Why do I kill people?

Catchy headline, huh? Let’s try something a little more precise and a little less flashy. Why, as a writer, do I insist on killing characters? In the hundreds of thousands of words I’ve written, significant characters die in every single story.

It’s not because I’m a sadist. It’s not because I’m bloodthirsty. It’s not because I enjoy reading or writing death.

It’s because it creates something practically nothing else in literature can do with such easy emphasis: force other characters to totally realistic extremes and force them into unpretentious contemplation of their own mortality.

Killing a character is an absolute boon to writers. The act of ending a fictional life can open up tremendous emotions in every other character: grief, rage, passion, guilt, and pain. It depends on the type of death and on the manner of character who is killed.

Nearly five finished novels under my belt and I have beheaded, stabbed, hanged, shot, and generally made-dead a few folks. But, darling, the emotional fallout was totally worth it.

Now, to undercut everything I’ve just said, I’m not planning on killing anyone in the next series I have been outlining. I realized this with a great deal of surprise the other day, turned to my brother and said, “Everyone just might live through it.” He looked quite alarmed until he realized I was talking about fiction.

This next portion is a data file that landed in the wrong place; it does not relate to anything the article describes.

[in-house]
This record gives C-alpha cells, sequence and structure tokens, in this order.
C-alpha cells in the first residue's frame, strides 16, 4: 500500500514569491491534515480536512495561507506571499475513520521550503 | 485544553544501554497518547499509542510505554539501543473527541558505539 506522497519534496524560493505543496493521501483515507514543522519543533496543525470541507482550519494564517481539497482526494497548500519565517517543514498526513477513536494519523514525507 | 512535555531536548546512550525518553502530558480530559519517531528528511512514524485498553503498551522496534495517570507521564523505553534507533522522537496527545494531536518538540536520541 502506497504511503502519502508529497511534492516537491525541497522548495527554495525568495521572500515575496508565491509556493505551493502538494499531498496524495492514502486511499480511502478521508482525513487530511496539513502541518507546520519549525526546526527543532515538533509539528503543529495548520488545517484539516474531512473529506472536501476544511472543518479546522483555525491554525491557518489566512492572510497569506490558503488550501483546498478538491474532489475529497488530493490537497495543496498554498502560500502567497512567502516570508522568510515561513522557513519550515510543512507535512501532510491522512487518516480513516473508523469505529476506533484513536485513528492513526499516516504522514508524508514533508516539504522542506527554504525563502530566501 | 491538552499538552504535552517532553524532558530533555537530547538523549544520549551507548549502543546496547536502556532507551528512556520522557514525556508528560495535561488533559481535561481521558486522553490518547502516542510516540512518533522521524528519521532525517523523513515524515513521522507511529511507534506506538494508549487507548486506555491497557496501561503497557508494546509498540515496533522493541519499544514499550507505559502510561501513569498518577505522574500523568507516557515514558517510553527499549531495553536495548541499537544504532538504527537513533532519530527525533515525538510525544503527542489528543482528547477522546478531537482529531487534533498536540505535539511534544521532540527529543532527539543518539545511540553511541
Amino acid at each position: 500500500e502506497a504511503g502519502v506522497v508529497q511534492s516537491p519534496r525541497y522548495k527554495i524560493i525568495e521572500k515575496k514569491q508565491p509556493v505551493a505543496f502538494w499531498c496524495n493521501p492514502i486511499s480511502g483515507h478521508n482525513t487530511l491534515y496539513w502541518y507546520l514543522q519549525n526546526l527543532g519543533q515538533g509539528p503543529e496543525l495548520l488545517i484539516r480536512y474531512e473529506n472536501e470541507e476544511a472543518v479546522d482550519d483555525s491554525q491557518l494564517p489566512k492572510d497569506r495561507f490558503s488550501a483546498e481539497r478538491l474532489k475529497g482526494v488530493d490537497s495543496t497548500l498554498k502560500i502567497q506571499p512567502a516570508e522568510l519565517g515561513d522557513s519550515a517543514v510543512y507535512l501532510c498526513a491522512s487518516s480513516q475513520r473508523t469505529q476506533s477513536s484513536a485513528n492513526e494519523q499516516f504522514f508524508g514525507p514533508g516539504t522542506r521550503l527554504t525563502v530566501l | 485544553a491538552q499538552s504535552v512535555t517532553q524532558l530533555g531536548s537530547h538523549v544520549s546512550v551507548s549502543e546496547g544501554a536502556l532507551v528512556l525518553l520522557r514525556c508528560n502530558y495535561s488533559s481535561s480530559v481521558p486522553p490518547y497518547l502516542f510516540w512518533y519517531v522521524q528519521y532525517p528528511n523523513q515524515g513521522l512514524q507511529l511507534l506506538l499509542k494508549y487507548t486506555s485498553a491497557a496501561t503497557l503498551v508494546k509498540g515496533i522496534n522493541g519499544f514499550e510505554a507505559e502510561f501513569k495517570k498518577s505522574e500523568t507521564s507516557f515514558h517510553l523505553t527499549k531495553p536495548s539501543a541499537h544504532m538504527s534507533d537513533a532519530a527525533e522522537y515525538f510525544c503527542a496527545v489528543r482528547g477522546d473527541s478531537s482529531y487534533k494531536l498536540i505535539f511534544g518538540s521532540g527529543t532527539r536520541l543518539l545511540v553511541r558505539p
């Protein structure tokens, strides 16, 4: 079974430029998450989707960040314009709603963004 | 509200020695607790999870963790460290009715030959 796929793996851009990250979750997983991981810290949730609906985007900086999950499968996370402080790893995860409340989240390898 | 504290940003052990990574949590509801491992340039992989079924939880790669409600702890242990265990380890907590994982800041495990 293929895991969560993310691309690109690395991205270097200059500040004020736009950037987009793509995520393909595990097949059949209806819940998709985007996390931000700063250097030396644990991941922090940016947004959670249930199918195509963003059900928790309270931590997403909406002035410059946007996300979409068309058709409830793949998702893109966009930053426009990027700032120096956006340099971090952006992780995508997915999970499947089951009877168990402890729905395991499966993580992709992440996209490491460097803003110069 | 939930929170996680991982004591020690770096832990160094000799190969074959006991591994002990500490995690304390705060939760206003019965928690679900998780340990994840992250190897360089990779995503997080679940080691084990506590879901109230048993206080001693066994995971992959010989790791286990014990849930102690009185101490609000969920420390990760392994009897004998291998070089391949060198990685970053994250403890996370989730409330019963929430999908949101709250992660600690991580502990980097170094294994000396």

But the reason I’m straying from my usual bloodlust is because this story finds its extremes through other means: trauma, forgetfulness, lies, misunderstandings, pride, and lost love. The story takes its time and stretches out long enough that I can explore every emotion my characters need for their arcs to be beautiful, complex, and complete.

Will I tease? Oh, yes. Will my characters face death? Absolutely. Will I maybe deceive the reader into believing someone important to the story is never coming back? Don’t make me laugh; of course, I will.

What was the most tragic character death you ever read? Are you okay yet? Yeah, me neither.